THE driving force behind the State’s largest residential landlord is Donegal woman Margaret Sweeney.
A chartered accountant, Ms Sweeney manages a property portfolio valued at more than €1.5bn at Ires Reit, a company that houses more than 8,000 tenants.
While many homebuyers are shut out of the market, Ms Sweeney’s company spent €285m on 815 apartments across 15 developments in Dublin and one in Cork in 2019. With up to 500 apartments in the planning stage, the number of homes in Ires Reit’s ownership is expected to grow to 4,500.
Although it froze rental increases for existing tenants near the start of the pandemic, its rental income increased by 45pc between 2018 and 2020.
To their critics, Ires Reit and other investment funds are responsible for pricing ordinary homebuyers out of the market by buying entire apartment schemes from developers. Their defenders argue that they are providing the essential capital to build homes.
“Corporate ownership of residential property is a relatively new concept in Ireland. It’s more common in New Zealand, Australia and North America where younger people expect a full-service model. If they have a problem in the morning they want it resolved by the time they get home from work in the evening. It’s not just renting out a property anymore. It’s about providing a service,” Ms Sweeney explained.
“We look for locations in good residential areas with good public transport access near schools. We employ teams of plumbers, electricians and maintenance teams to try and make sure that each apartment is kept up to the required standard.
“Younger people, in particular, who have travelled a lot have that level of expectation and we’re striving to replicate that here at home. We’re still a small part of the market – all institutional landlords together represent about five per cent of market share,” she said.
“A lot of Donegal people come to Dublin to work and live. I was in rental accommodation for the best part of nine years when I was younger but things have moved on,” she added.
Ms Sweeney grew up near Kilcar. She attended the Vocational School in Carrick before studying commerce in NUI Galway. She joined a graduate programme at the accountants Stokes Kennedy Crowley, now part of KPMG.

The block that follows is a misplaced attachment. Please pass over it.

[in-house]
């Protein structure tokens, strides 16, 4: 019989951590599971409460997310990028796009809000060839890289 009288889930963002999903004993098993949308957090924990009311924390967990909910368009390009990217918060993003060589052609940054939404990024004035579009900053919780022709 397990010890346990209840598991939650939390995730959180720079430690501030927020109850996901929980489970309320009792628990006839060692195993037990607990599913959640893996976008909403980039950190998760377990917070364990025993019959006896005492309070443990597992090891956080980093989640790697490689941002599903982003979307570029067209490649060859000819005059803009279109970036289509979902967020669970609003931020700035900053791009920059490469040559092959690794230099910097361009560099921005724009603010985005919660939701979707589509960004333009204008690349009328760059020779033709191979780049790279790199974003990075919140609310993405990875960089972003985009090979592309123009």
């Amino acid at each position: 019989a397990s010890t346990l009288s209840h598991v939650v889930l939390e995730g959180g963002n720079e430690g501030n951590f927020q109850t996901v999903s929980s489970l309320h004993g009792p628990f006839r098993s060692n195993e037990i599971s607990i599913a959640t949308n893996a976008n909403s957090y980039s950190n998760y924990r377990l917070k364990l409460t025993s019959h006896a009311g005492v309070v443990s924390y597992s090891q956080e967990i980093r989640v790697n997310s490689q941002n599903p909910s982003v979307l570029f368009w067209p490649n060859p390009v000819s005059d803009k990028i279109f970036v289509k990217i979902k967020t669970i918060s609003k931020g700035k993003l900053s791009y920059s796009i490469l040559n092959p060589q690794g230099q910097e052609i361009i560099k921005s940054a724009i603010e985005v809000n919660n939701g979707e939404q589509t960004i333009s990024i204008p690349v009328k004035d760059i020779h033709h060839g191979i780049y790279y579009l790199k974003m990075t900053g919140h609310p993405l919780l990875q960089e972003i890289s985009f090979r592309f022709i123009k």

“I was with them for fifteen years. It was a time when multi-nationals were starting to come into Ireland and I used to audit the books of a number of pharmaceutical companies as well as some big Irish companies. It gave me great exposure to business,” she said.
One of those clients, Aer Rianta, was setting up duty-free shops in Moscow at that time. It was the 1980s, perestroika and Mikhail Gorbachev.
“I used to go over to Russia to help them negotiate joint ventures with the Russians. They were one of the first western companies in Russia. I remember going to Moscow at that time and it was a grey, industrial city with no advertising and little to no retail. It was a great experience,” she said.
Ms Sweeney also worked with GPA and Tony Ryan before joining Aer Rianta as company secretary, rising through the management ranks to become chief executive in December 2003.
By the time she took over as head of the semi-state, the company was being restructured into the Dublin Airport Authority.
She became chief executive of Postbank, a joint venture between An Post and the Belgian bank Fortis and continues to hold positions on the boards of a variety of companies and organisations, including Dublin City University where she is adjunct professor in the Business School.
She is married to Páraic Lavelle and the couple have two grown-up sons.
“We have a small bungalow in Kilcar and I try to get up there as often as I can. Donegal helps to keep you grounded. Everyone treats each other with respect. They don’t see a difference in people and I like to bring that with me into business – to be respectful to everyone,” she said.
Doesn’t believe in retirement
She doesn’t believe in retirement and hopes to move into other projects when she no longer has to walk into Ires Reit’s Dublin docklands offices each morning.
“I’ve been on various boards for twenty years and I’ll keep doing that. I’m chair of the advisory board for the Business School in DCU. Education is one of my passions as it has given us all wonderful opportunities in life.
“I also work with a charity connected with the Mater Hospital and I’ll continue to do that while I’ll get back into sea swimming in Kilcar as often as I can.
“During the first lockdown I spent a lot of time in Kilcar. The broadband was better than it is in Dublin and I think that flexible working for both employees and employers is the way forward. It will no longer be nine to five as location doesn’t really matter.
“Ireland is a great country with a young, vibrant population which is growing. We have a fantastic education system which is one of our real strengths. It’s a great place to live and work and being part of Europe is key too.
“Donegal is a great county and I feel that Irish people only found out about us during Covid. Most of Europe was already aware of our existence but the rest of the country now knows of its beauty. It has quite a lot to offer.
“All in all, we’re all living in a great country and we’ve very lucky,” she said.